As it was the first time he broke the mold of his broad comic offerings, The Truman Show left viewers stunned by his performance, built on some comic details of Truman’s personality but infused with undeniable soul and understanding of this extremely curious and unlikely story.
He was left out of the Oscar race that year, to many critics and viewers dismay, and the same thing happened the next year, when he was a strong contender for his turn in Man on the Moon, and in 2005, for Eternal Sunshine of a Spotless Mind.
Other times he went dramatic: Man on the Moon (Milos Forman, 1999); The Majestic (Frank Darabont, 2001); Eternal Sunshine of the Spotless Mind (Michel Gondry, 2004); The Number 23 (Joel Schumacher, 2007); I Love You Phillip Morris (Glenn Ficarra, John Requa, 2009)
3. Mary Tyler Moore in Ordinary People (1980)
One of only six Oscar-nominated performances in our list, Mary Tyler Moore’s turn in Robert Redford’s Ordinary People is so powerful it becomes the anchor of a film tremendously well-acted, with an ensemble that includes Donald Sutherland, Judd Hirsch, Timothy Hutton and M. Emmet Walsh.
The story of an affluent family dealing with the loss of a young son sees Moore playing against her lovably spunky persona from her well-known series in the 70s as a bitter mother refusing to reckon with her son’s death. She goes all the way down with the spectator as she explores the depths of a grieving mother’s anger and disappointment, delivering what ends up being the most uncompromisingly dark turn in the whole movie.
Hutton and director Redford scored a win on that year’s Academy Awards, but Moore was left with nothing, even though she won the Golden Globe for the performance. She has very rarely gone dramatic in theatrical releases ever since – she played a few weightier roles in TV movies.
Other times she went dramatic: Six Weeks (Tony Bill, 1982); Just Between Friends (Allan Burns, 1986)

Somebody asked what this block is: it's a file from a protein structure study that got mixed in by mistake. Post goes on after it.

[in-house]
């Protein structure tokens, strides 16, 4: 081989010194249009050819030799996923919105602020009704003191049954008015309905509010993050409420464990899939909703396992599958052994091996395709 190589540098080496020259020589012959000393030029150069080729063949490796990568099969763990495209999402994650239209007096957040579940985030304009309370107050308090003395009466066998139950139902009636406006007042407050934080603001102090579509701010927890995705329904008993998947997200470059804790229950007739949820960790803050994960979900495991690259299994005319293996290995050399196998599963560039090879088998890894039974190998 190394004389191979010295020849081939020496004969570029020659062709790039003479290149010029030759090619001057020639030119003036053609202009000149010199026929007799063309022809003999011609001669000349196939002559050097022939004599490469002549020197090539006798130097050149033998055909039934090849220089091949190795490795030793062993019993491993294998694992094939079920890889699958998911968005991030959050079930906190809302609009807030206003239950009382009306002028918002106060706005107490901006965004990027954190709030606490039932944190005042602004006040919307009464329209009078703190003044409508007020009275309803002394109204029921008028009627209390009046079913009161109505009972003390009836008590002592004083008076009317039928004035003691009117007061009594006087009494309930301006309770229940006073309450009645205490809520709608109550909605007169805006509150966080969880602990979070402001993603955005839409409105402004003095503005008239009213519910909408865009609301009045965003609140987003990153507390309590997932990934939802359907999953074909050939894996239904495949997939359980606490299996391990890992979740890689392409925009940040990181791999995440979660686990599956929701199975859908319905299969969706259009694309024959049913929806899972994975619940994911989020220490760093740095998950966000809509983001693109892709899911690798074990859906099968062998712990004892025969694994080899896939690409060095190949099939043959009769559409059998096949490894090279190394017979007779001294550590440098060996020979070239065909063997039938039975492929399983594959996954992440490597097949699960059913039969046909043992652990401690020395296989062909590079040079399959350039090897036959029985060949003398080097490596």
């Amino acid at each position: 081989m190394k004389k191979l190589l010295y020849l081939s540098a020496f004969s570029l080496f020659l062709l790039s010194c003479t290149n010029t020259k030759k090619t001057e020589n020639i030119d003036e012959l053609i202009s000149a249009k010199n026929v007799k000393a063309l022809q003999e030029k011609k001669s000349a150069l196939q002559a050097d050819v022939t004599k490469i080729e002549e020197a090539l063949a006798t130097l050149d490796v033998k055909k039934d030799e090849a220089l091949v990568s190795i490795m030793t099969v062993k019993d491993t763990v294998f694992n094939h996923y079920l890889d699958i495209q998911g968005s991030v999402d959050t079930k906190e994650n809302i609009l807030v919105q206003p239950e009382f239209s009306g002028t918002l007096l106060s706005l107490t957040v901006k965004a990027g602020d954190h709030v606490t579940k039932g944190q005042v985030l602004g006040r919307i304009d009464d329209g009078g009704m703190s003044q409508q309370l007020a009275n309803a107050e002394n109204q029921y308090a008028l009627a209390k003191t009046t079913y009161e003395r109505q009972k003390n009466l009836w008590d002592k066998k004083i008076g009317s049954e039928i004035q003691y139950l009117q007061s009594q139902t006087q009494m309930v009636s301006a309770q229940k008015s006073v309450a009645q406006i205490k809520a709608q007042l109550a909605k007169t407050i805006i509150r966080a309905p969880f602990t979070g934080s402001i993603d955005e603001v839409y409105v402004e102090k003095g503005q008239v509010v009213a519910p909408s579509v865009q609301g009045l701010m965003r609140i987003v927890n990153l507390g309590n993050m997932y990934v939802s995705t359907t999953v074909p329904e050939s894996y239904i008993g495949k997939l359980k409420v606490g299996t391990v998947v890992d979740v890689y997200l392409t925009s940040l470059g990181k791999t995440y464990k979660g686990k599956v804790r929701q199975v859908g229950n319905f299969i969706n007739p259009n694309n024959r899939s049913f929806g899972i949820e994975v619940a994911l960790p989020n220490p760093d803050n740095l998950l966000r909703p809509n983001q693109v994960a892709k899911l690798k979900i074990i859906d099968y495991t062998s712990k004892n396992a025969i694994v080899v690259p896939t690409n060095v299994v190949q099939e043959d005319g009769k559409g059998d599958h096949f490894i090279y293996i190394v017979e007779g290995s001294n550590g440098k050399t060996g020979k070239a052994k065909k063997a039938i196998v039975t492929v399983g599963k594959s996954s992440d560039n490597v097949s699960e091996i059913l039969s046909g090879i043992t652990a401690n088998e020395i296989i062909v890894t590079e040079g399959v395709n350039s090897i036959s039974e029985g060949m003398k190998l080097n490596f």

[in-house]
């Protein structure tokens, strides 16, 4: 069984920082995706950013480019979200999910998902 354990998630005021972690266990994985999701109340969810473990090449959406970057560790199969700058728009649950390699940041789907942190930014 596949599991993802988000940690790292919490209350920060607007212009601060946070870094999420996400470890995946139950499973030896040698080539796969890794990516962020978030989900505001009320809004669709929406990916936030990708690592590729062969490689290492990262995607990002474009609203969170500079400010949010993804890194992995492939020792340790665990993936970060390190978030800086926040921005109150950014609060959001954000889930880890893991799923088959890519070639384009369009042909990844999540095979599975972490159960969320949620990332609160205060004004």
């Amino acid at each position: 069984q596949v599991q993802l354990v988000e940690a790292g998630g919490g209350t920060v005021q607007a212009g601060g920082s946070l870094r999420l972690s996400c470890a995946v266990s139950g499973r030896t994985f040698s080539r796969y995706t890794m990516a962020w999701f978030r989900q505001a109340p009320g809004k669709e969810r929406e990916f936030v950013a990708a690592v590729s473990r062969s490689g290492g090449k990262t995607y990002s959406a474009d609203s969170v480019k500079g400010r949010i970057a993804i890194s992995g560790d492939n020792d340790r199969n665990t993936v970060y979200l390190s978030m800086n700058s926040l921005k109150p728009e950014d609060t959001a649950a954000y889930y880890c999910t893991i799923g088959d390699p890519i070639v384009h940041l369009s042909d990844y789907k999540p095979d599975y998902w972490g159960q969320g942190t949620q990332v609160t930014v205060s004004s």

2. Bill Murray in Lost in Translation (2003)
Sofia Coppola’s Lost in Translation has its theoretical center in Scarlett Johansson, playing a neglected young woman who winds up in Tokyo a confusing city if ever there was one, and encounters a faded movie star struggling with similar feelings of melancholy and “emptiness”.
The movie star is portrayed by Bill Murray, though, and Coppola’s camera seems as fascinated by his performance as the viewers arguably are – dropping the ironic roles that gave him fame, Murray’s minimalist turn not only fits the movie perfectly, but molds and transforms it around him and his riveting portrayal of being lost not only in a city, but in life.
Murray had taken more dramatic roles as the year went by, and the reviews for his performances on these movies were consistently great, so maybe he’s still got an Oscar-winning performance inside him. Please, make it happen.
Other times he went dramatic: The Razor’s Edge (John Byrum, 1984); Ed Wood (Tim Burton, 1994); Cradle Will Rock (Tim Robbins, 1999); Broken Flowers (Jim Jarmusch, 2005); The Limits of Control (Jim Jarmusch, 2009); Get Low (Aaron Schneider, 2009); Passion Play (Mitch Glazer, 2010)
1. Whoopi Goldberg in The Color Purple (1985)
Nominated to 11 Oscars and not winning a single one, The Color Purple is arguably Steven Spileberg’s most underestimated work, a brilliant adaptation of Alice Walker’s important nover about a black Southern woman striving to find her identity after 40 years of abuse from her father and other people in her life.
In her first major motion picture role, Goldberg brought the energy she dedicated to her one-woman Broadway show to the screen and to the composition of the movie’s heroine and her sprawling journey of self-discovery and value.
She plays said journey with comprehension that her character is essentially becoming a whole different person as the years go on, and maybe that’s why her work here is so affecting – it relates to the small bits of human behavior we’re able to recognize, but not always replicate or see it replicated on screen.
It’s a shame that most of Whoopi’s career after this brilliant debut veered towards comedy (and broad comedy at that), but at least we’re left with this masterclass performance by a tremendously talented actress.
Other times she went dramatic: Clara’s Heart (Robert Mulligan, 1988); The Long Walk Home (Richard Pearce, 1990); Serafina! (Darrell Roodt, 1992); Ghosts of Mississippi (Rob Reiner, 1996); The Deep End of the Ocean (Ulu Grosbard, 1999); For Colored Girls (Tyler Perry, 2010)
Author Bio: Caio Coletti is a Brazilian-born journalist, a proud poptimist, and has too many opinions to keep them all to himself.